As it turned out, Italy put on one of their strongest bowling performances as Sandri and Crowley defended a reasonable low total. As the result came through that Denmark had been beaten by Oman, Bermuda knew that their NRR would be enough to keep them in Div 4 regardless of Jersey’s result against USA. So they ended up batting out their 50 overs, which was enough to secure their place. Denamark’s defeat also meant that the USA would finish 2nd if they scored 131 runs in their chase of Jersey’s 249, which meant we had something of a surreal situation where Akeem Dodson spent a few overs blocking the ball and running the odd single to ensure they reached the target without mishap. Once this had been accomplished they went for it – and smashed a few sixes on the way, but ended up falling one run short in a tense, exciting finish.

My predictions for the lower reaches of the table were nearly right, the only difference with Jersey suffering relegation rather than Bermuda. I was surprised Bermuda managed to bounce back from their poor start, but in Kamau Leverock they had a very destructive batsman whose sparkling century in round four hoped set off their revival. Jersey will rue some near misses, and Italy failed to produce a really good performance all tournament and succumbed to Division Five.

One note to add – I am usually quite scathing of the ICC but I felt they did a good job promoting this competition, at least on social media. Whilst it would be nice to have live streaming of the matches at least there were comprehensive highlights and interviews this time around. More of this please.

So USA and Oman progress to Div 3, to be held in early 2017 in Uganda. Canada, Malaysia and Singapore are their other opponents. A step closer to the 2019 World Cup but still a long way to go…


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WCL Division 4 Preview

It doesn’t seem all that long ago that Division Five of the World Cricket League was completed, with Jersey and Oman being promoted.  When it comes to this tournament, those who gain promotion have the momentum behind them as the next rung on the ladder comes along pretty quickly. For those relegated or remaining in the division, it could be nearly two years since they last played competitive 50 over cricket. Whilst I think the WCL is a great innovation and provides more exciting cricket than many a bilateral Full Member series, it does seem a shame that these tournaments are so few and far between for those who missed out last time.

Anyway, this round of the WCL is taking place in Los Angeles, starting this comng Saturday. Since the ICC suspended USACA, the governing body in the States, they have basically taken over the day-to-day running of the sport. Previously the USA entered tournaments underprepared and poorly coached, mainly due to the rank ineptitude of USACA. It is a different kettle-of-fish this time around though, as there has been an extensive selection process to choose a squad and the team have had some strong warm-up matches, culminating in the three match Auty Cup against Canada last week, which ended in a 2-1 win for the tourists. This, coupled with home advantage, makes the USA among the favourites for an immediate return to Division Three.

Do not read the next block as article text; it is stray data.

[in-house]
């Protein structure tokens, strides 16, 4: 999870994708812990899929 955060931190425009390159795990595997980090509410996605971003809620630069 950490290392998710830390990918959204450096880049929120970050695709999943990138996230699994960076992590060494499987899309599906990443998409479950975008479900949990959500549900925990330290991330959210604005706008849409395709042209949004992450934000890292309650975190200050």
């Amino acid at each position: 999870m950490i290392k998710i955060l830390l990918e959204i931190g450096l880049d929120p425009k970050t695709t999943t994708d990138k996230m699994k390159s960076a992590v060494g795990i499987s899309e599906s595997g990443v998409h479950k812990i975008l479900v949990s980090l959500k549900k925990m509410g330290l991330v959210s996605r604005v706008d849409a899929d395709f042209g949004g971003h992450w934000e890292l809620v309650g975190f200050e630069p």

Oman would be my next tip to go up. Although only just promoted, they have more experience playing the top sides as they have T20 international status, and recently beat Ireland in a T20 match. Their 50 over form has been a little more patchy over the years but they have one of the best batsman at this level in Zeeshan Maqsood. He also took one of the best catches you’ll see in the aforementioned victory against Ireland. Their bowling attack contains plenty of spinning guile and looks to be dangerous for any team.

Denmark has a very strong batsman too in the form of Freddie Klokker, who has county cricket experience with Warwickshire. I actually saw Klokker bat for Denmark in the ICC Europe T20 semi-final, where he hit an astonishing 129 against Guernsey. It was a stupendous innings, full of clean, powerful hitting, and he can be a very destructive batsman once he gets going. The Shah brothers are the lynchpin of the bowling, and have the potential to cause problems. Expect them to retain their position at the very least.

Jersey were the other promoted side but have suffered a big blow coming into the tournament with the loss of Ben Stevens through illness. His all-round prowess made him one of the best players in WCL5 and his absence leaves a huge hole. Their young squad can build on the back of their recent success though and I think they might just have enough to stay up.

The other two sides making up the division, Italy and Bermuda, look the weakest. The latter seem to be in disarray, with a late injury to their vice-captain coming on the back of some poor performances in their warm-ups. Italy don’t seem to have made much progress since I saw them in 2013, and have picked an inexperienced squad this time around. I think they will fight Jersey to avoid the second relegation spot.

So, I’m going USA and Oman promoted, Denmark and Jersey to stay put, Italy and Bermuda relegated. Whatever happens it will be enthralling, high pressure cricket. The WCL always is.

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An Ending to Savour